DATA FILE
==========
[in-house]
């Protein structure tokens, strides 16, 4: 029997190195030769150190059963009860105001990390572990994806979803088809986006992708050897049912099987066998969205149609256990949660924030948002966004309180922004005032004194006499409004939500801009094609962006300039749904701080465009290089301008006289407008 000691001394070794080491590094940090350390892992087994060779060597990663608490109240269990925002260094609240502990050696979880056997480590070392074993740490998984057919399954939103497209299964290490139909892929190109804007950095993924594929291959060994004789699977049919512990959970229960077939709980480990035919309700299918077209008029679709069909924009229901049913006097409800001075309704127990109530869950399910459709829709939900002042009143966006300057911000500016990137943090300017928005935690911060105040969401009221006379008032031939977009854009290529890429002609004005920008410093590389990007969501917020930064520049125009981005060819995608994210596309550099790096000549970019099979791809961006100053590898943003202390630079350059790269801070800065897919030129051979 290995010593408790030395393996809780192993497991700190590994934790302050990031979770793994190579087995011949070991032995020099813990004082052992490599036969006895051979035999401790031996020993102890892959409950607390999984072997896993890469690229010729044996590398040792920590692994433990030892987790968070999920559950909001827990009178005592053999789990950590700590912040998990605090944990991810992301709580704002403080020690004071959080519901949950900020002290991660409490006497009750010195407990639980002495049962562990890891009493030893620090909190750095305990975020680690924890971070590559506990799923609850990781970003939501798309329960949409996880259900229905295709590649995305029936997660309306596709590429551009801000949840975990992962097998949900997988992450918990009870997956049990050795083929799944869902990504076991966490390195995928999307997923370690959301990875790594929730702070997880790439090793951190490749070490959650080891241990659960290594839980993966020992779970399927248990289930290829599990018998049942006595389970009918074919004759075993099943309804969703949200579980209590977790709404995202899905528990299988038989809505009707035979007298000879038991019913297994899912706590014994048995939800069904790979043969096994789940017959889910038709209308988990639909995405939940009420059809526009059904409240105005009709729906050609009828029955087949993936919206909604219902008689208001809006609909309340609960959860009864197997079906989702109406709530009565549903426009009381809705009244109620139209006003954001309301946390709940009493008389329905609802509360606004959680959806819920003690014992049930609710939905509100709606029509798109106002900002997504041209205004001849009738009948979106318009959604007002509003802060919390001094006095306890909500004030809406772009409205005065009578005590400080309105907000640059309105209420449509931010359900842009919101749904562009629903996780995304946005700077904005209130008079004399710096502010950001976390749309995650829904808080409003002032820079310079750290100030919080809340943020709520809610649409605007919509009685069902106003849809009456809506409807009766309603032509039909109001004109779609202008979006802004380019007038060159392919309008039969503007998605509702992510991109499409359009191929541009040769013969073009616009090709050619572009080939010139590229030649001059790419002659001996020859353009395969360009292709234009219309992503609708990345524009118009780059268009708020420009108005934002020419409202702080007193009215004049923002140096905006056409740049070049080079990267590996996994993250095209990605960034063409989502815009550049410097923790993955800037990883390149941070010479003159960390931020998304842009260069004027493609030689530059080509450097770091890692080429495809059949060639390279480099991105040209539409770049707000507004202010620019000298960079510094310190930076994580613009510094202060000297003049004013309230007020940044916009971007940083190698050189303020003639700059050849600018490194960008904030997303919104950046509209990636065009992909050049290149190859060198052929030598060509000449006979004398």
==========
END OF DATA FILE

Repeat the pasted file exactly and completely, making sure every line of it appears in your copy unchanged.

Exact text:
[in-house]
């Protein structure tokens, strides 16, 4: 029997190195030769150190059963009860105001990390572990994806979803088809986006992708050897049912099987066998969205149609256990949660924030948002966004309180922004005032004194006499409004939500801009094609962006300039749904701080465009290089301008006289407008 000691001394070794080491590094940090350390892992087994060779060597990663608490109240269990925002260094609240502990050696979880056997480590070392074993740490998984057919399954939103497209299964290490139909892929190109804007950095993924594929291959060994004789699977049919512990959970229960077939709980480990035919309700299918077209008029679709069909924009229901049913006097409800001075309704127990109530869950399910459709829709939900002042009143966006300057911000500016990137943090300017928005935690911060105040969401009221006379008032031939977009854009290529890429002609004005920008410093590389990007969501917020930064520049125009981005060819995608994210596309550099790096000549970019099979791809961006100053590898943003202390630079350059790269801070800065897919030129051979 290995010593408790030395393996809780192993497991700190590994934790302050990031979770793994190579087995011949070991032995020099813990004082052992490599036969006895051979035999401790031996020993102890892959409950607390999984072997896993890469690229010729044996590398040792920590692994433990030892987790968070999920559950909001827990009178005592053999789990950590700590912040998990605090944990991810992301709580704002403080020690004071959080519901949950900020002290991660409490006497009750010195407990639980002495049962562990890891009493030893620090909190750095305990975020680690924890971070590559506990799923609850990781970003939501798309329960949409996880259900229905295709590649995305029936997660309306596709590429551009801000949840975990992962097998949900997988992450918990009870997956049990050795083929799944869902990504076991966490390195995928999307997923370690959301990875790594929730702070997880790439090793951190490749070490959650080891241990659960290594839980993966020992779970399927248990289930290829599990018998049942006595389970009918074919004759075993099943309804969703949200579980209590977790709404995202899905528990299988038989809505009707035979007298000879038991019913297994899912706590014994048995939800069904790979043969096994789940017959889910038709209308988990639909995405939940009420059809526009059904409240105005009709729906050609009828029955087949993936919206909604219902008689208001809006609909309340609960959860009864197997079906989702109406709530009565549903426009009381809705009244109620139209006003954001309301946390709940009493008389329905609802509360606004959680959806819920003690014992049930609710939905509100709606029509798109106002900002997504041209205004001849009738009948979106318009959604007002509003802060919390001094006095306890909500004030809406772009409205005065009578005590400080309105907000640059309105209420449509931010359900842009919101749904562009629903996780995304946005700077904005209130008079004399710096502010950001976390749309995650829904808080409003002032820079310079750290100030919080809340943020709520809610649409605007919509009685069902106003849809009456809506409807009766309603032509039909109001004109779609202008979006802004380019007038060159392919309008039969503007998605509702992510991109499409359009191929541009040769013969073009616009090709050619572009080939010139590229030649001059790419002659001996020859353009395969360009292709234009219309992503609708990345524009118009780059268009708020420009108005934002020419409202702080007193009215004049923002140096905006056409740049070049080079990267590996996994993250095209990605960034063409989502815009550049410097923790993955800037990883390149941070010479003159960390931020998304842009260069004027493609030689530059080509450097770091890692080429495809059949060639390279480099991105040209539409770049707000507004202010620019000298960079510094310190930076994580613009510094202060000297003049004013309230007020940044916009971007940083190698050189303020003639700059050849600018490194960008904030997303919104950046509209990636065009992909050049290149190859060198052929030598060509000449006979004398």